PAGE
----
What could be good evolutionary reasons why we die when we do? Evolution only metaphorically has “reasons.” It is a biological process that blindly adapted us to survive and reproduce: it didn’t render us immune to ailments. Because life is the ultimate value, curing those ailments rather than passively suffering them is the goal of medicine. Life extension simply takes the maintenance of human life a giant leap further.

Live long and prosper

 Yes, there will be serious ethical questions to face as the research sponsored by benevolent billionaires bears fruit. But individuals who want to live really long and prosper in a world of fellow achievers need to promote human life as the ultimate value and the right of all individuals to live their own lives and pursue their own happiness as the ultimate liberty.

Dr. Edward Hudgins directs advocacy and is a senior scholar for The Atlas Society, the center for Objectivism in Washington, D.C.

Copyright, The Atlas Society. For more information, please visit www.atlassociety.org.

Changing the View of Aging: Are We Winning Yet? – Article by Reason

Changing the View of Aging: Are We Winning Yet? – Article by Reason

The New Renaissance Hat
Reason
June 28, 2015
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Peter Thiel, who has invested millions into the SENS rejuvenation research programs over the past decade, has of late been talking much more in public on the topic of treating aging. Having wealth gives you a soapbox, and it is good that he is now using it to help the cause of treating aging as a medical condition. One of Thiel’s recent public appearances was a discussion on death and religion in this context.

In the struggle to produce meaningful progress in rejuvenation research, the tipping point can come from either a very large amount of money, hundreds of millions of dollars at least, dedicated to something very similar to the SENS research programs, or from a widespread shift in the commonplace view of aging. At the large scale and over the long term, medical research priorities reflect the common wisdom, and it is my view that public support is needed to bring in very large contributions to research. The wealthiest philanthropists and largest institutional funding bodies follow the crowd as a rule; they only rarely lead it. They presently give to cancer and stem-cell research precisely because the average fellow in the street thinks that both of these are a good idea.

So it is very important that we reach a point at which research into treating degenerative aging is regarded as a sensible course of action, not something to be ridiculed and rejected. Over the past decade or two a great deal of work has gone into this goal on the part of a small community advocates and researchers. It is paying off; the culture of science and the media’s output on aging research is a far cry from what it was ten years ago. When ever more authorities and talking heads are soberly discussing the prospects of extended healthy life and research into the medical control of aging, it is to be hoped that the public will follow. Inevitably religion is drawn in as a topic in these discussions once you start moving beyond the scientific community:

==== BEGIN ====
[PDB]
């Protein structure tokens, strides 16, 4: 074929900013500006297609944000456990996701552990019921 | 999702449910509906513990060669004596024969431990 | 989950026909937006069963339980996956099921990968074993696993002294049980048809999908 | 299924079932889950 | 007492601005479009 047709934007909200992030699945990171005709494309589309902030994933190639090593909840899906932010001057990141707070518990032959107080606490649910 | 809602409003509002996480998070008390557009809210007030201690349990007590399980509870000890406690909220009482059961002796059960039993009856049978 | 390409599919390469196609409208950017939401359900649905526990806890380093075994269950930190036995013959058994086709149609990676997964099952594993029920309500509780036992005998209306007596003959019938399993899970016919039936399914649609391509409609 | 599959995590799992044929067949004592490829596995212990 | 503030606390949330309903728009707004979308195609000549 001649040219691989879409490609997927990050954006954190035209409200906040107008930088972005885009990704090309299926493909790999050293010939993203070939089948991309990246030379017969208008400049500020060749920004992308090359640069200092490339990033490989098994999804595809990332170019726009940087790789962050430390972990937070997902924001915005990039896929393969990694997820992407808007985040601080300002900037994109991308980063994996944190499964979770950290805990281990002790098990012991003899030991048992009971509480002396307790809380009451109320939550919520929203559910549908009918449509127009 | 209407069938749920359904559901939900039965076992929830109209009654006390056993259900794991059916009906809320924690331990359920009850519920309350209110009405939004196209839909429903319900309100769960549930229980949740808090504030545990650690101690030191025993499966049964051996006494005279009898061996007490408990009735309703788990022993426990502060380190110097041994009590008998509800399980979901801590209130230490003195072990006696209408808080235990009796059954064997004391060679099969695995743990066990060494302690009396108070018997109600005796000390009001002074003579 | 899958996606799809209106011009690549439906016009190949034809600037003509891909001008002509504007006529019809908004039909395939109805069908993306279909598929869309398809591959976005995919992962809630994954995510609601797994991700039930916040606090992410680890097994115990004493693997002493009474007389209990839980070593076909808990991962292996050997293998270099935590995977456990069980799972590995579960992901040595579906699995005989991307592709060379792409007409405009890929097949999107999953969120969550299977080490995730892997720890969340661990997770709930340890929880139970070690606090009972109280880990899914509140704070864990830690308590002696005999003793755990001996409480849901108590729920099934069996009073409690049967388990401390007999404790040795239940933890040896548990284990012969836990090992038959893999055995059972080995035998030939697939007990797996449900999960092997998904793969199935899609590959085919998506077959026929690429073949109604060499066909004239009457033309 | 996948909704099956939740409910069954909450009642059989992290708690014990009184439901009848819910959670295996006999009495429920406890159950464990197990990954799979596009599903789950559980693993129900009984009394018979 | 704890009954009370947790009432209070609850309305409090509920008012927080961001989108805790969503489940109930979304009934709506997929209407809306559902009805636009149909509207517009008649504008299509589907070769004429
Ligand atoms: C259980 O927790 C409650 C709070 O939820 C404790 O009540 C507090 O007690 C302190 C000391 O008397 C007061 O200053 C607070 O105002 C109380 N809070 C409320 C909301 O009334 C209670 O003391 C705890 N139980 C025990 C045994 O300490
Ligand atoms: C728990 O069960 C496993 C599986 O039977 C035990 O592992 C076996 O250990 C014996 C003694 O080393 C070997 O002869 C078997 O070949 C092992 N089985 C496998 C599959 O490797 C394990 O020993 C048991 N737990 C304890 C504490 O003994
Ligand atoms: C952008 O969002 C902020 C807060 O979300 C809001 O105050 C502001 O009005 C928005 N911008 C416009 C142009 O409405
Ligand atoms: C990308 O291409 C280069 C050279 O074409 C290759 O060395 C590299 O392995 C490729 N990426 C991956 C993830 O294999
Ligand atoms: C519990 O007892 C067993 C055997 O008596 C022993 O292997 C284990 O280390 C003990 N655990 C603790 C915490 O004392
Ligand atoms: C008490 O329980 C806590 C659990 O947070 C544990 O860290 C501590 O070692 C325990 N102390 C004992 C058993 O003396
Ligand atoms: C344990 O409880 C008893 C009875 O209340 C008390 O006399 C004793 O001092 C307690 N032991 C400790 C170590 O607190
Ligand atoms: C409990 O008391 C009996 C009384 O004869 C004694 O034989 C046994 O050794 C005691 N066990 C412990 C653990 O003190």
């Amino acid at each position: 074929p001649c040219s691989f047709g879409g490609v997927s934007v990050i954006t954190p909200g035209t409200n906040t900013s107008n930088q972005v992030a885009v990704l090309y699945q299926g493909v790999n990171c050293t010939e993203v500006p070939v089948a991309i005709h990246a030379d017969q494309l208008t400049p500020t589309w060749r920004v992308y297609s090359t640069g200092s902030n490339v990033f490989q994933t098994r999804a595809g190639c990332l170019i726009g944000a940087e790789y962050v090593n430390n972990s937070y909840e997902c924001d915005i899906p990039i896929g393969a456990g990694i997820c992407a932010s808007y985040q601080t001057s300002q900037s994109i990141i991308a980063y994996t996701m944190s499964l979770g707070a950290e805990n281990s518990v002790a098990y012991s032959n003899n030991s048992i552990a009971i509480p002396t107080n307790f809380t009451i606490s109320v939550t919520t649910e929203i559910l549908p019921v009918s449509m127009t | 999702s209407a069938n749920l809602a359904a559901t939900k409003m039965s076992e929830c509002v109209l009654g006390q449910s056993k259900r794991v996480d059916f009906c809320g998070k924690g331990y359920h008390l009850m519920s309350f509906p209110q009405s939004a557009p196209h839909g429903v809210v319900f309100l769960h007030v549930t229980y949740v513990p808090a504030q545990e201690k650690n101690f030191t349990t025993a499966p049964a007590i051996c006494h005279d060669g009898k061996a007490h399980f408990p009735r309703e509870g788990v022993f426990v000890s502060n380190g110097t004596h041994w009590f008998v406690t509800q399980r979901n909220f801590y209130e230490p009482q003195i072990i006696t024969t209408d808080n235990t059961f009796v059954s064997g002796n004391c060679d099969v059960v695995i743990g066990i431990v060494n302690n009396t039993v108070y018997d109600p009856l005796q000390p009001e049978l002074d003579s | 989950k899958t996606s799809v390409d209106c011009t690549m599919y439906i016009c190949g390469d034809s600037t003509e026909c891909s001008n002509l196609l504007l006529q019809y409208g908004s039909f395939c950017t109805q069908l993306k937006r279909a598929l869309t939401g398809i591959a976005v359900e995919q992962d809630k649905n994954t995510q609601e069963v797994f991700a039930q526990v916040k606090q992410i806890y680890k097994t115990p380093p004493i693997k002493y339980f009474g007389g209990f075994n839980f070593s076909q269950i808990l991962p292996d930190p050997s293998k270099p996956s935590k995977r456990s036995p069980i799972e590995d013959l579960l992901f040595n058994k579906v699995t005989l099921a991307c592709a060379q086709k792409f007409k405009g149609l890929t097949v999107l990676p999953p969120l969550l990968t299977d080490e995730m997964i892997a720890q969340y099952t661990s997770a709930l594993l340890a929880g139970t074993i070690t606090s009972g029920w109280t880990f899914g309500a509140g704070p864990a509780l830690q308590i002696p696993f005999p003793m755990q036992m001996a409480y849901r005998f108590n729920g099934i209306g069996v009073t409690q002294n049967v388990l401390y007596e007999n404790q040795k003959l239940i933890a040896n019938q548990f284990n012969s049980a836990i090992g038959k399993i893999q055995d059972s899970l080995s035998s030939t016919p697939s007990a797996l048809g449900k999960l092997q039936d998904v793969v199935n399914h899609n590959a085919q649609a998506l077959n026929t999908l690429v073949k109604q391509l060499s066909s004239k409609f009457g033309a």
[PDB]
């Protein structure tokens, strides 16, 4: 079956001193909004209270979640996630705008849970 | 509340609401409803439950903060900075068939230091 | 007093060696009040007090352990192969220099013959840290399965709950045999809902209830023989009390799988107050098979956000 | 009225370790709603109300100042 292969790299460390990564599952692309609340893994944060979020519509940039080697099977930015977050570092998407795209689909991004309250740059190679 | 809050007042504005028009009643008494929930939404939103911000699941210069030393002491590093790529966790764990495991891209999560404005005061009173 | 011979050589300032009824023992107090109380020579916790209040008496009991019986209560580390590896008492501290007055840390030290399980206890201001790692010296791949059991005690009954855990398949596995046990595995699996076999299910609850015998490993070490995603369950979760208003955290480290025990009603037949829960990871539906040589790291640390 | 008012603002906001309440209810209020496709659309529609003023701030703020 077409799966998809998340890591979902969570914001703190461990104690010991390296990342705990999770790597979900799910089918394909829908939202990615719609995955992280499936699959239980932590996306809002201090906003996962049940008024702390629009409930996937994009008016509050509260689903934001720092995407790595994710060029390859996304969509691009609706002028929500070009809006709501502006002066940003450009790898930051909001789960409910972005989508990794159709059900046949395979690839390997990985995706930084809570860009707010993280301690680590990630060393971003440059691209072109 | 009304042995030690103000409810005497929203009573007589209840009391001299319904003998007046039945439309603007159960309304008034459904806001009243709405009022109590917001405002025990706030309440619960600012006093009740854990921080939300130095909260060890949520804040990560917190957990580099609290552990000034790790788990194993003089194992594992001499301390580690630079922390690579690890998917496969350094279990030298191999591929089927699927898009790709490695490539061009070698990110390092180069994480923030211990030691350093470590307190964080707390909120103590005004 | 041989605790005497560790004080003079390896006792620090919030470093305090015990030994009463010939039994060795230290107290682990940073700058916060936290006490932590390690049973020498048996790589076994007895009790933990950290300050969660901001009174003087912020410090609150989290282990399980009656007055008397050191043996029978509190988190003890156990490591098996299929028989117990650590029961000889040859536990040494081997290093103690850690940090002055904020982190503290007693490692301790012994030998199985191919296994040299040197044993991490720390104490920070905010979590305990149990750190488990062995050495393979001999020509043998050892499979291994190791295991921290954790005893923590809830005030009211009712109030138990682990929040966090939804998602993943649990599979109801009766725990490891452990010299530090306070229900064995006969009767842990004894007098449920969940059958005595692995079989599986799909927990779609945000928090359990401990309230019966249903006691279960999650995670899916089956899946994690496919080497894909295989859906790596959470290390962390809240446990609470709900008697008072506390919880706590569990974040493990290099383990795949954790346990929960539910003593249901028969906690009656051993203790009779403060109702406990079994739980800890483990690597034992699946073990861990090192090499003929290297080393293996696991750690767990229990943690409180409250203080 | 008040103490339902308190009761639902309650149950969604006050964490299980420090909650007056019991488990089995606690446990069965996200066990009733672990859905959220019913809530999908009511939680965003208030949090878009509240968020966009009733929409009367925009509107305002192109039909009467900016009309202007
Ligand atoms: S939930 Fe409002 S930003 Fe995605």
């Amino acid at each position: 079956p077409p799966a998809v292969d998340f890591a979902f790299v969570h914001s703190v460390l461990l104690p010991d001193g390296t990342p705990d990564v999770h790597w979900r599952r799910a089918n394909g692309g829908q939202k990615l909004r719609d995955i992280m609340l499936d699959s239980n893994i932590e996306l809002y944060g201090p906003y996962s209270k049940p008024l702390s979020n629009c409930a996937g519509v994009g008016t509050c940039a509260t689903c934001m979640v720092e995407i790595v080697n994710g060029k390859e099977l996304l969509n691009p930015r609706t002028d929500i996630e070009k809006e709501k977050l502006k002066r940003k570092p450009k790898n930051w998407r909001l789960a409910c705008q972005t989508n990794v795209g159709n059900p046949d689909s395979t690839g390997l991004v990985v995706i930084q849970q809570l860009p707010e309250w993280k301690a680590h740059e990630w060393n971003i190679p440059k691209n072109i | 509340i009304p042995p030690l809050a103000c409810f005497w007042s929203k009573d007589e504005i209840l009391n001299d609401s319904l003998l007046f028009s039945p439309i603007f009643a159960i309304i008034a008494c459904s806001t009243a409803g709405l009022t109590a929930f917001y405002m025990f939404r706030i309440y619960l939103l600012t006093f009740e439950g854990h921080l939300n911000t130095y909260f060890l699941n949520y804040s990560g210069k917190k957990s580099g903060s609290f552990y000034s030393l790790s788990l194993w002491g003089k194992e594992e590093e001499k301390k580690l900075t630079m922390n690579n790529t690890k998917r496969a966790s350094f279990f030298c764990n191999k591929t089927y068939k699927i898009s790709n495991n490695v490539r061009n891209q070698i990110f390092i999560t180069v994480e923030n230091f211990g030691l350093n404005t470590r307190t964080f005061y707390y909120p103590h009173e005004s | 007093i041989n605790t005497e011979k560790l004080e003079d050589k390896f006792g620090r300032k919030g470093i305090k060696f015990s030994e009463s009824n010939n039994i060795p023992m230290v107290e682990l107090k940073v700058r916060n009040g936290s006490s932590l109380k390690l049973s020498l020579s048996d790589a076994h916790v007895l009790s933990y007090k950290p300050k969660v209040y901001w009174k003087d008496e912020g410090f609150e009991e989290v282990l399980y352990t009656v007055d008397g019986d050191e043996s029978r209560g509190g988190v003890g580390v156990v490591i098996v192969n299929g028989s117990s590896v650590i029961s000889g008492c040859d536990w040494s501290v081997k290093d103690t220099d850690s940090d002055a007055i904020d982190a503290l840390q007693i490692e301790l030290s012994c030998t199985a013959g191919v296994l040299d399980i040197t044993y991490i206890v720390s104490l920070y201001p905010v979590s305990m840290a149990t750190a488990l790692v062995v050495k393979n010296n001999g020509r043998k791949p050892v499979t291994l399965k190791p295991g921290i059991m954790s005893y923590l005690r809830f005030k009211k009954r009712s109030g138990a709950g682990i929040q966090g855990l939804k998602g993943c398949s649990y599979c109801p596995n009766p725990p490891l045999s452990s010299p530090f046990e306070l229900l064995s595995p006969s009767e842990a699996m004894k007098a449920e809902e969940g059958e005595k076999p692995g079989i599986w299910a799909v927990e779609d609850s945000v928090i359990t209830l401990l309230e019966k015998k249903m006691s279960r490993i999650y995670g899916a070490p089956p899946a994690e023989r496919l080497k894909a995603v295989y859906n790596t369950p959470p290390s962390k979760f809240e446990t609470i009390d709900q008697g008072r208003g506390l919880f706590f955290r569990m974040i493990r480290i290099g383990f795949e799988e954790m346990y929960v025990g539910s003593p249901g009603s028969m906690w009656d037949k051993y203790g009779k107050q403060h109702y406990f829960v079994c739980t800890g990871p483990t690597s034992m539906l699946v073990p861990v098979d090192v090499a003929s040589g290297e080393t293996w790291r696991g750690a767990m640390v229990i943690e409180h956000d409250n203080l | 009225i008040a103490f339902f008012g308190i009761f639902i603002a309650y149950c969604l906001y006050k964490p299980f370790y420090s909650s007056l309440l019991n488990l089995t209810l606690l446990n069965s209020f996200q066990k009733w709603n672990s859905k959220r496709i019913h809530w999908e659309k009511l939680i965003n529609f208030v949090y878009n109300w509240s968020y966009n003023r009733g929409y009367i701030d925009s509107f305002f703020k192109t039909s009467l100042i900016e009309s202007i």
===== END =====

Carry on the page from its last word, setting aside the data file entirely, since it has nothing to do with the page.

Quote [Source: “Peter Thiel, N.T. Wright on Technology, Hope, And The End of Death” by Max Anderson – Forbes/Tech – June 24, 2015]:

The Venn diagram showing the overlap of people who are familiar with both Peter Thiel and N.T. Wright is probably quite small. And I think it is indicative of a broader gap between those doing technology and those doing theology. It is a surprise that a large concert hall in San Francisco would be packed with techies eager to hear a priest and an investor talk about death and Christian faith, even if that investor is Peter Thiel.

Thiel has spoken elsewhere about the source of his optimism about stopping and even reversing aging. The idea is to do what we are doing in every other area of life: apply powerful computers and big data to unlock insights to which, before this era, we’ve never had access. Almost everyone I talk with about these ideas has the same reaction. First there is skepticism  – that can’t really happen, right? Second, there is consideration  – well those Silicon Valley guys are weird, but if anyone has the brains and the money to do it, it’s probably them. Finally comes reflection, which often has two parts – 1. I would like to live longer. 2. But I still feel a little uneasy about the whole idea.